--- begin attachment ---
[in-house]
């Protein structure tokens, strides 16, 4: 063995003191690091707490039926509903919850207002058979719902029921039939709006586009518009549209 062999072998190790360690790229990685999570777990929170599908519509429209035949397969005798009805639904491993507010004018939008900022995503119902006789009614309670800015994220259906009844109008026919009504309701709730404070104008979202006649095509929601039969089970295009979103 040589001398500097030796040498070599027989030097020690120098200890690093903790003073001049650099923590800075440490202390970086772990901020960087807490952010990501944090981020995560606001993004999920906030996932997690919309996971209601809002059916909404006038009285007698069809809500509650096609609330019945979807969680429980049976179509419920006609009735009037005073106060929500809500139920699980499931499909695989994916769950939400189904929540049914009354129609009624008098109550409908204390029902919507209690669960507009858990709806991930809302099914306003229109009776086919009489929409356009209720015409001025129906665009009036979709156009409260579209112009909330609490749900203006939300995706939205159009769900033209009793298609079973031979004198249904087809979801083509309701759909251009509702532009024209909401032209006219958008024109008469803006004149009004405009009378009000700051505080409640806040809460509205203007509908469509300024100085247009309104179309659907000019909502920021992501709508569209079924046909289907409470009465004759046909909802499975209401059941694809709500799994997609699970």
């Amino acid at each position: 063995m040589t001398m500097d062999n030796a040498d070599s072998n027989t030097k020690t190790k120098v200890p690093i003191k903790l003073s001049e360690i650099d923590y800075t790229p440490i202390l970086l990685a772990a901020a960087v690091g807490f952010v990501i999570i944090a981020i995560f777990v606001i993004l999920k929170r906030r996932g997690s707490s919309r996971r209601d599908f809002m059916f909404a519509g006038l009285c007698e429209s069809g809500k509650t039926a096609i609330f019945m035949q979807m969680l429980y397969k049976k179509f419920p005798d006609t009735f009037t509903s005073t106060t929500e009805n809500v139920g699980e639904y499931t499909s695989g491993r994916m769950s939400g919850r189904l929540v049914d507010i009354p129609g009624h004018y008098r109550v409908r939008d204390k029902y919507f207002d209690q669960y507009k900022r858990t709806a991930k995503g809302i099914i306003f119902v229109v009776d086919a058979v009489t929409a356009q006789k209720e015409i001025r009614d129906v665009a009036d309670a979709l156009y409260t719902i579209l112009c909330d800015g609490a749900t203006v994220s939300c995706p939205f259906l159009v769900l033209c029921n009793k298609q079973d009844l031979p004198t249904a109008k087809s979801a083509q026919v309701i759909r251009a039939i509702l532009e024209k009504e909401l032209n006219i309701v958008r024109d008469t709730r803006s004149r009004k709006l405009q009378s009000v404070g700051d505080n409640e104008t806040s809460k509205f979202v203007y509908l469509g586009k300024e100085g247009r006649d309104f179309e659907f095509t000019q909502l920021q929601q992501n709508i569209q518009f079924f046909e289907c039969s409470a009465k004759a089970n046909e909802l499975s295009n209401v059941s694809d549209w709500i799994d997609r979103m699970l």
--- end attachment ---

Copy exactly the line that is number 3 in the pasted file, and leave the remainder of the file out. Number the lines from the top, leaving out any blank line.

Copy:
């Amino acid at each position: 063995m040589t001398m500097d062999n030796a040498d070599s072998n027989t030097k020690t190790k120098v200890p690093i003191k903790l003073s001049e360690i650099d923590y800075t790229p440490i202390l970086l990685a772990a901020a960087v690091g807490f952010v990501i999570i944090a981020i995560f777990v606001i993004l999920k929170r906030r996932g997690s707490s919309r996971r209601d599908f809002m059916f909404a519509g006038l009285c007698e429209s069809g809500k509650t039926a096609i609330f019945m035949q979807m969680l429980y397969k049976k179509f419920p005798d006609t009735f009037t509903s005073t106060t929500e009805n809500v139920g699980e639904y499931t499909s695989g491993r994916m769950s939400g919850r189904l929540v049914d507010i009354p129609g009624h004018y008098r109550v409908r939008d204390k029902y919507f207002d209690q669960y507009k900022r858990t709806a991930k995503g809302i099914i306003f119902v229109v009776d086919a058979v009489t929409a356009q006789k209720e015409i001025r009614d129906v665009a009036d309670a979709l156009y409260t719902i579209l112009c909330d800015g609490a749900t203006v994220s939300c995706p939205f259906l159009v769900l033209c029921n009793k298609q079973d009844l031979p004198t249904a109008k087809s979801a083509q026919v309701i759909r251009a039939i509702l532009e024209k009504e909401l032209n006219i309701v958008r024109d008469t709730r803006s004149r009004k709006l405009q009378s009000v404070g700051d505080n409640e104008t806040s809460k509205f979202v203007y509908l469509g586009k300024e100085g247009r006649d309104f179309e659907f095509t000019q909502l920021q929601q992501n709508i569209q518009f079924f046909e289907c039969s409470a009465k004759a089970n046909e909802l499975s295009n209401v059941s694809d549209w709500i799994d997609r979103m699970l």